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The peaceful transition of power is a hallmark of American democracy, a national treasure envied throughout the world. Yet, we dare not take it for granted, for its perpetuation depends on the good faith, good will and integrity of leaders and citizens alike.

The peaceful transfer of power, embedded in the foundation of our constitution, represents a dramatic alternative to authoritarian regimes that systematically ignore the will of the people.

This sacred foundational principle is as fragile as the founders’ experiment in republicanism itself. It is vulnerable to the reckless behavior of candidates and citizens alike. Like other fundamental norms, it requires commitment, nourishment and defense, particularly in moments of great political and electoral turmoil.

Two of our founding titans, Thomas Jefferson and John Adams, were indispensable in the establishment of the principle, most prominently in the lessons they imparted in the presidential elections of 1796 and 1800. In the aftermath of the two contests, despite their personal disappointment and foiled ambition, both swore allegiance to republican principles and the national interest.

After George Washington was unanimously preferred by electors in 1788, and nearly so in 1792, Adams narrowly defeated Jefferson in 1796 in what was the first contentious national election. Abigail Adams feared that subsequent elections would be stained with bloodshed. “We have had a paper war for six weeks past, and if the candidates had not themselves been entirely passive, rage and violence would have thrown the whole country in a flame,” she added.

The restraint of Adams and Jefferson protected the nation from unbridled turmoil, but what they did after the election was even more important to the future of the nation. They found ground for reconciliation of considerable differences, pledged their commitment to the future of the republic, and extended to one another messages of sincere respect.

The election of 1800 might have destroyed prospects for a peaceful transfer of power had it not been for the exemplary statesmanship of Adams and Jefferson.

The race was nasty. It was punctuated by personal vilification, extreme partisan spirit and political vengeance. Both sides feared civil war.

Adams, like Washington, was seeking a second term in office, which represented to the nation the virtues of continuity and stability of leadership in the fledgling republic. Jeffersonian republicans portrayed Adams as vain, insane, an advocate for monarchy and willing to marry his children to members of the royal family in England to promote his political ambitions. Adams’s loyalists characterized Jefferson as an atheist determined to bring the excesses of the French Revolution to America, including use of guillotine to punish opponents.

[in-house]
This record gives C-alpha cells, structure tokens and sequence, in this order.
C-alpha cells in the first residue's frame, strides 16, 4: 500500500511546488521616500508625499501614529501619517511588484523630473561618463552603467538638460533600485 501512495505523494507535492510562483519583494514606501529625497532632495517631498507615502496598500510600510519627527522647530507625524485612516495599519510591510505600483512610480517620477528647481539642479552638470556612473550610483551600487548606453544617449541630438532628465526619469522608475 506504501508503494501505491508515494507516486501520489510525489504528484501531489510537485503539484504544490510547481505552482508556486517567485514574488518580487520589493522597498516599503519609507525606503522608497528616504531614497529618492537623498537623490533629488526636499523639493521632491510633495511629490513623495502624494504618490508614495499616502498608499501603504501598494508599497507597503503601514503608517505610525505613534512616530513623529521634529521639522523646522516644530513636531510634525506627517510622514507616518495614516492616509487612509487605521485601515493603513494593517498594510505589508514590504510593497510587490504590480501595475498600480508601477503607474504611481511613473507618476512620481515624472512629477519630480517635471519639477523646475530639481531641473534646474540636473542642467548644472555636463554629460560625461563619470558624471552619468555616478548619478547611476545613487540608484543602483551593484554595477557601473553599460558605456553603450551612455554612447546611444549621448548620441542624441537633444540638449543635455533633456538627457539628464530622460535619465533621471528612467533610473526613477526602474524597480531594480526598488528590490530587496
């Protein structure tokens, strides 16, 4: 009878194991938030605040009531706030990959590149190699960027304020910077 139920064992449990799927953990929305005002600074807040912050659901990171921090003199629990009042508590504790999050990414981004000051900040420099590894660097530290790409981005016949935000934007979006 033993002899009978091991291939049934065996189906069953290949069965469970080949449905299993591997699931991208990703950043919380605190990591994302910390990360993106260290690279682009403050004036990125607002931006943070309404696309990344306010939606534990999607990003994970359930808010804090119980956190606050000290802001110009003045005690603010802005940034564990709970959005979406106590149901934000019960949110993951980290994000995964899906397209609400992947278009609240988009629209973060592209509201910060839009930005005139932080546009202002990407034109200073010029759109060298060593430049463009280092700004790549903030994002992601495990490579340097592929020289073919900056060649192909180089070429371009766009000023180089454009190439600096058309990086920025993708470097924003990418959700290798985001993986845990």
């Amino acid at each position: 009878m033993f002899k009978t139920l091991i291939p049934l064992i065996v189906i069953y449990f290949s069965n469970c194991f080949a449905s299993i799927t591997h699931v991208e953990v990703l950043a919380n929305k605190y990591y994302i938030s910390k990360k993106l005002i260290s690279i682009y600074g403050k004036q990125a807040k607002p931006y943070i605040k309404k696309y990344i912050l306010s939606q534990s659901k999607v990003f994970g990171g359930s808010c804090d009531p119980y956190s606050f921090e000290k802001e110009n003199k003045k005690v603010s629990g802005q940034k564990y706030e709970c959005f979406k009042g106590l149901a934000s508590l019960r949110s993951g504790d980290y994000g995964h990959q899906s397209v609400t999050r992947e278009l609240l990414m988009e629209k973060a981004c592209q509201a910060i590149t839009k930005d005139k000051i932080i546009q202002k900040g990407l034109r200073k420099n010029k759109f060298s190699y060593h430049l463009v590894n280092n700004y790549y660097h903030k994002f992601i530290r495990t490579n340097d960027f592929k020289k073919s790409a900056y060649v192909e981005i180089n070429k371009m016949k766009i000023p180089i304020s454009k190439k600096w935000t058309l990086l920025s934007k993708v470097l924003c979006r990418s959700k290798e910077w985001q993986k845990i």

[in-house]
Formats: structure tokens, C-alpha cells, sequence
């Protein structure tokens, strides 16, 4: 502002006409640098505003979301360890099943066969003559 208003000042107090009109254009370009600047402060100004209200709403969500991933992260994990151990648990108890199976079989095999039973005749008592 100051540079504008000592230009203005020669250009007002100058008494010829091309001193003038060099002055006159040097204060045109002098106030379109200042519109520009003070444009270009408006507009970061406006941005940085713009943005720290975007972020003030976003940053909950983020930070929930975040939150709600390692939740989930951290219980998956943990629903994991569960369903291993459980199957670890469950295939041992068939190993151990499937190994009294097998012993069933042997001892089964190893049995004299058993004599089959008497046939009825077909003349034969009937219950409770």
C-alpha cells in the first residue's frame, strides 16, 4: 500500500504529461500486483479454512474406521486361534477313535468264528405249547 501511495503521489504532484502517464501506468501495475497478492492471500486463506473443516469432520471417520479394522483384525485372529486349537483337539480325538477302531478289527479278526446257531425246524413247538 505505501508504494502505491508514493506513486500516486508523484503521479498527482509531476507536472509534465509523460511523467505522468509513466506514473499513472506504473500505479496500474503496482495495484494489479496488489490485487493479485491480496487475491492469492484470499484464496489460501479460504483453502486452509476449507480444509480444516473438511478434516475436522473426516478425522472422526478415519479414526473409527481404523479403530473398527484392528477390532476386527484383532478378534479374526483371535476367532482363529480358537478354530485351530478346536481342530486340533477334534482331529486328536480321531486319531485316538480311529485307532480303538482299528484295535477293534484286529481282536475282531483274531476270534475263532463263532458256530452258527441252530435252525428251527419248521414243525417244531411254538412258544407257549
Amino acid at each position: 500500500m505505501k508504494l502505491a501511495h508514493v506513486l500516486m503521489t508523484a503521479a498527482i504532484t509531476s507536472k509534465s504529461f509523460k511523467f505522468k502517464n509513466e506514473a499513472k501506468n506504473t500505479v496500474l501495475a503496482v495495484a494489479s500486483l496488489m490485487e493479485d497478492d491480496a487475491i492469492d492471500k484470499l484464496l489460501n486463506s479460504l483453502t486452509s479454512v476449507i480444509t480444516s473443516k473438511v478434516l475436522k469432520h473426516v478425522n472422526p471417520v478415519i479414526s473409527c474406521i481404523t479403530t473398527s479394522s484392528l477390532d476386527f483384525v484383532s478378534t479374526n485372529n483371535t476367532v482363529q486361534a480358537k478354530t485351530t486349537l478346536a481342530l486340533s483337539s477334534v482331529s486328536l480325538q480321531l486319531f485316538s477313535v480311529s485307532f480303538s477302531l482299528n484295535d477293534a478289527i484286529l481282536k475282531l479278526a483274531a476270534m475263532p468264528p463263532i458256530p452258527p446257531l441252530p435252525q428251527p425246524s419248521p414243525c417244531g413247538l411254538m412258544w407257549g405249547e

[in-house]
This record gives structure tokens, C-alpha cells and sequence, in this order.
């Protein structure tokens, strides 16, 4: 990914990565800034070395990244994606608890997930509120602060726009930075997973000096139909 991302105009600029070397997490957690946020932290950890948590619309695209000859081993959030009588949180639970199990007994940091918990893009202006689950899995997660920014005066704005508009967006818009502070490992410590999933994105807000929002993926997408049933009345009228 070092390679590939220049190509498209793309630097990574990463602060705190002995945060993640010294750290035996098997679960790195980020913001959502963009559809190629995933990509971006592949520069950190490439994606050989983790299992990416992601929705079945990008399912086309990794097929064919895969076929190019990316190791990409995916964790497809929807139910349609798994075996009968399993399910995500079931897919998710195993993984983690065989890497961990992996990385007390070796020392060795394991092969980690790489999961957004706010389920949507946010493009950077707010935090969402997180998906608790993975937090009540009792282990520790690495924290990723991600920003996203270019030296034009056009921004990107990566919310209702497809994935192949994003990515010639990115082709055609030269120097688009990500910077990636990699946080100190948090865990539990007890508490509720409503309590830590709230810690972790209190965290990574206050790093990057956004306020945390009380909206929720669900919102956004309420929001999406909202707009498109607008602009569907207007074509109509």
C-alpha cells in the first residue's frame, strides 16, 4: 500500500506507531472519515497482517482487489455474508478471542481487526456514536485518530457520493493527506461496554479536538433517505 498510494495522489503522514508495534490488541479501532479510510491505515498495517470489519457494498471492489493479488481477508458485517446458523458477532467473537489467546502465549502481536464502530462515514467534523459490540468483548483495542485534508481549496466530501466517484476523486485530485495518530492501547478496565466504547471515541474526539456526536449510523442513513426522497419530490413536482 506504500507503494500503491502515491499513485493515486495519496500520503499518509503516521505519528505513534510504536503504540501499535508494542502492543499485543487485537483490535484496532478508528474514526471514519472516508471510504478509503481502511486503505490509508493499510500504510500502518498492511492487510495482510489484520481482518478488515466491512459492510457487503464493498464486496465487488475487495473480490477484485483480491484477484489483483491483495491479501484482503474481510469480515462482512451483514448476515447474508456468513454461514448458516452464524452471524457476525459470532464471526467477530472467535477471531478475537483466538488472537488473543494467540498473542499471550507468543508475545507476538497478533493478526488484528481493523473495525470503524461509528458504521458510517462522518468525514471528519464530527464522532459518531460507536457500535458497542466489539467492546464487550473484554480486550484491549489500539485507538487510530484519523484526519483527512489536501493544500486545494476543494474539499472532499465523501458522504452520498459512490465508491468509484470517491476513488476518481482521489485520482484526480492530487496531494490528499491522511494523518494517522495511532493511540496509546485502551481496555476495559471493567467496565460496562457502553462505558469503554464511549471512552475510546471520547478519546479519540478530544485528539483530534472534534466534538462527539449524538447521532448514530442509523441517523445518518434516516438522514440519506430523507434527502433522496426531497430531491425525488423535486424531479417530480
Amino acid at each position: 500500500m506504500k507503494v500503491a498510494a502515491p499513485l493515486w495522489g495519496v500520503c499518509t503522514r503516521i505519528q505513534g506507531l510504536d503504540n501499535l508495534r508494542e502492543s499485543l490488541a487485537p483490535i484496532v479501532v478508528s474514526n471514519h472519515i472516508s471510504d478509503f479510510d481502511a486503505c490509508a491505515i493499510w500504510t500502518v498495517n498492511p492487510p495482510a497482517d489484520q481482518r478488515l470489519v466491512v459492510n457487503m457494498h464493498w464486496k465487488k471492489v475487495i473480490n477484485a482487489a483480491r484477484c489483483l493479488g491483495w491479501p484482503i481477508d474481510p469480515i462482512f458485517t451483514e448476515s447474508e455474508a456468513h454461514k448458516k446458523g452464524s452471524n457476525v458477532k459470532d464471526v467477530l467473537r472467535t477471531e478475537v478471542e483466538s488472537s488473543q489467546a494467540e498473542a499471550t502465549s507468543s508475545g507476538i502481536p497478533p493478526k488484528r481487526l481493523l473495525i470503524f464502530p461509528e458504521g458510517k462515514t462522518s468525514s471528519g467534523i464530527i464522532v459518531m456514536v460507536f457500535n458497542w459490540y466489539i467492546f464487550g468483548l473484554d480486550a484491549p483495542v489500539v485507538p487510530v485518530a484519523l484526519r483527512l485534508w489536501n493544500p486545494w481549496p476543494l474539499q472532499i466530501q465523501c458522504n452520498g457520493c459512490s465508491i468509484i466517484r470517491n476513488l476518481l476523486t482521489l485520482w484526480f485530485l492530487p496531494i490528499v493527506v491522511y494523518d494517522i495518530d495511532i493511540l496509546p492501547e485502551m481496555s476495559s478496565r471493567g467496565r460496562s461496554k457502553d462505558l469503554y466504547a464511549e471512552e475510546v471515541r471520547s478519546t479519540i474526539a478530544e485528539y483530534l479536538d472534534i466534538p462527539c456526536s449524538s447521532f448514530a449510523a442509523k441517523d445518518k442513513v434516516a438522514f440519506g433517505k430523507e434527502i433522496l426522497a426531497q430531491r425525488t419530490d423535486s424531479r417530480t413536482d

Jefferson’s victory, “The Revolution of 1800,” reflected Americans’ decision to oust Adams and the Federalists in favor of Jeffersonianism, essentially a wholesale trade in governmental philosophy. It represented a crucial achievement for the country since it demonstrated that an opposition candidate could peacefully assume the reigns of governmental power under the Constitution.

In his inaugural address, Jefferson demonstrated good will, deep commitment to national unity and republican principles, and, memorably, voice to the implementation of a peaceful transfer of power: “We are all republicans— we are all federalists.”

History imposes a set of expectations on those who have run the last leg in the race for the American presidency. It expects winners of presidential elections to exhibit grace and magnanimity toward those defeated. It requires, as well, a declaration of commitment to the Constitution, the values of democracy and the welfare of all the people -- federalists and republicans alike.

The symmetry of historical demands upon the defeated candidate are clearly more burdensome. Deprived of the soaring spirit and energy enjoyed by the winner, the “runner-up” possesses only flagging spirit and energy. But grace and magnanimity must be summoned, for the good of the republic, and in the interest of national unity. It is the essence of a peaceful transfer of power.

To his credit, Adams spoke of Jefferson’s “splendid talents” and “the long experience.” A line of subsequent presidents, defeated while in quest of “four more years,” including Jimmy Carter and George H.W. Bush, passed the baton as part of a peaceful transition of power and found words of respect and congratulations to Ronald Reagan and Bill Clinton, respectively, in the spirit of national unity and the welfare of the nation.

Failure in this duty would inflict lasting harm to the republic, and to the ideals of those who created it.

Adler is president of The Alturas Institute, created to advance American Democracy through promotion of the Constitution, civic education, equal protection and gender equality.

Send questions about the Constitution to this newspaper and he will attempt to answer them in subsequent columns.

This column is provided by the North Dakota Newspaper Association and Humanities North Dakota.


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